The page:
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 About MCAT Test


The Medical College Admission Test (MCAT) is to test the skills and knowledge of students who are applying for medical school and the practice of medicine. The students of following types of schools: allopathic, osteopathic, podiatric, and veterinary medicine, usually have to take MCAT test.

Almost all medical schools in USA and Canadian require MCAT exam scores for admission. Many of them refuse scores of 3 years ago.

The test consists of three multiple-choice sections, is a standardized examination designed to assess the problem solving, critical thinking, and knowledge related to the study of medicine. Scores are reported in Physical Sciences, Verbal Reasoning, and Biological Sciences.

Although MCAT has 3 sections, this website will focuses on Verbal Reasoning. As a matter of fact, verbal reasoning of MCAT isn’t generic verbal reasoning; it is designed for medical students. It means the contents or materials in test are related to background of students.

The main topics are:

Humanities
Passages are from excerpts in architecture, art, literature, music, philosophy, popular culture, religion, and theater.

Social Sciences
Passages focus on anthropology, archaeology, economics, education, history, linguistics, political science, psychology, and sociology.

Natural Sciences and Technology
Passages center on factual knowledge of astronomy, botany, computer science, ecology, ethology, geology, meteorology, technology, and zoology.

The main verbal reasoning skills in MCAT test are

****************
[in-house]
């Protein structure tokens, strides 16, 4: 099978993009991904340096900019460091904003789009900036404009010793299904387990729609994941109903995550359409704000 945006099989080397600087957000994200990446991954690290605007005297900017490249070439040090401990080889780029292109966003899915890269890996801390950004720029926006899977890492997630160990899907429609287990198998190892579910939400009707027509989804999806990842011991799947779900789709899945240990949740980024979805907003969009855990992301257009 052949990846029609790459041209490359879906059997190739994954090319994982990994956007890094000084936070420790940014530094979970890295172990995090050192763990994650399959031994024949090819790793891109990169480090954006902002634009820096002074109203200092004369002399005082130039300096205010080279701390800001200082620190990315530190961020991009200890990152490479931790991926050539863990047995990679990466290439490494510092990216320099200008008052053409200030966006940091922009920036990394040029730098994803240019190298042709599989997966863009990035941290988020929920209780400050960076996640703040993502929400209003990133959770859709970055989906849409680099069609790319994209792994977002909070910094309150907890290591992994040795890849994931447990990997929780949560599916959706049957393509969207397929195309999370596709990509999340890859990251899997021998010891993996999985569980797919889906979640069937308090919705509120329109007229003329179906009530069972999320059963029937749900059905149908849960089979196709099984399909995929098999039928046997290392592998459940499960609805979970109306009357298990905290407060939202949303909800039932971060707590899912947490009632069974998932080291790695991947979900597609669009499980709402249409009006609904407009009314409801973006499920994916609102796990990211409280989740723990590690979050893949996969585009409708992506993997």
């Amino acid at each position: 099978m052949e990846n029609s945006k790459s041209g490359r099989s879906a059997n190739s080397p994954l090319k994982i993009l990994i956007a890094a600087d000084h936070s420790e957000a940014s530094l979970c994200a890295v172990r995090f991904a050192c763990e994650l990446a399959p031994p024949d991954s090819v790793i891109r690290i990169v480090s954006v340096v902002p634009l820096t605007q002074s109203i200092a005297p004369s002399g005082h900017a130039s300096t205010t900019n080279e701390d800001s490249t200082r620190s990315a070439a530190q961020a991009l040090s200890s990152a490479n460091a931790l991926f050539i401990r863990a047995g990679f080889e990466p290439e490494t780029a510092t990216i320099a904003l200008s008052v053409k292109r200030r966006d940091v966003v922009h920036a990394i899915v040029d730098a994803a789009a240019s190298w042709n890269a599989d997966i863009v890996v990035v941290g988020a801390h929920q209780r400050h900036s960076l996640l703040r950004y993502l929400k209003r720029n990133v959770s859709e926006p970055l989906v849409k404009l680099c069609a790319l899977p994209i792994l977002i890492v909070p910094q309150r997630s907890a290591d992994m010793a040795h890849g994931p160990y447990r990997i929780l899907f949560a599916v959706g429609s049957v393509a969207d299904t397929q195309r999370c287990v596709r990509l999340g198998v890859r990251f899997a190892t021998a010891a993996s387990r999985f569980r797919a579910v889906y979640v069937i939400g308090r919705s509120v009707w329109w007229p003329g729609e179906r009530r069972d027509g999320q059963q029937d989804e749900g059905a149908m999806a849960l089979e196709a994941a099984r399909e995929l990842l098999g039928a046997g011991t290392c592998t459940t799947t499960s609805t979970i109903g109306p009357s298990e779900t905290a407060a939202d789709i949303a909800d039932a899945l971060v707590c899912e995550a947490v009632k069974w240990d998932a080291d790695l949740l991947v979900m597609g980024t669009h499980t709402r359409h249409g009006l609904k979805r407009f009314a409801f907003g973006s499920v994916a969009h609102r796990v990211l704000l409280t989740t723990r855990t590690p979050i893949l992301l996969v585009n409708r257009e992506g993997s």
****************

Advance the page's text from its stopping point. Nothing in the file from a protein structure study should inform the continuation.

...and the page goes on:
Comprehension
  1. Identify the Central concern of a thesis
  2. Identify the reasons or evidence of a thesis
  3. Identify the background knowledge
  4. Identify comparative relationships among ideas
  5. Identify stated or unstated assumptions
  6. Recognize appropriate questions of clarification
  7. Recognize an accurate paraphrase of complex information
  8. Determine the meaning of significant terminology or vocabulary from context
Evaluation
  1. Judge the soundness of an argument
  2. Judge the credibility of a source.
  3. Judge whether a conclusion follows necessarily from the reasons
  4. Appraise the strength of the evidence for a generalization, conclusion, or claim
  5. Distinguish between supported and unsupported claims
  6. Judge the relevance of information to an argument or claim
Application
  1. Predict a result based on specific facts about a hypothetical situation
  2. Use given information to solve a specified problem
  3. Identify the probable cause of a particular event or result
  4. Determine the implications of conclusions or results
  5. Identify a general theory based on given information
Incorporation of new information
  1. Judge the bearing of new evidence
  2. Recognize methods or results that would challenge theories in given information
  3. Recognize alternative hypotheses or solutions.

More information is in its official website. MCAT Test

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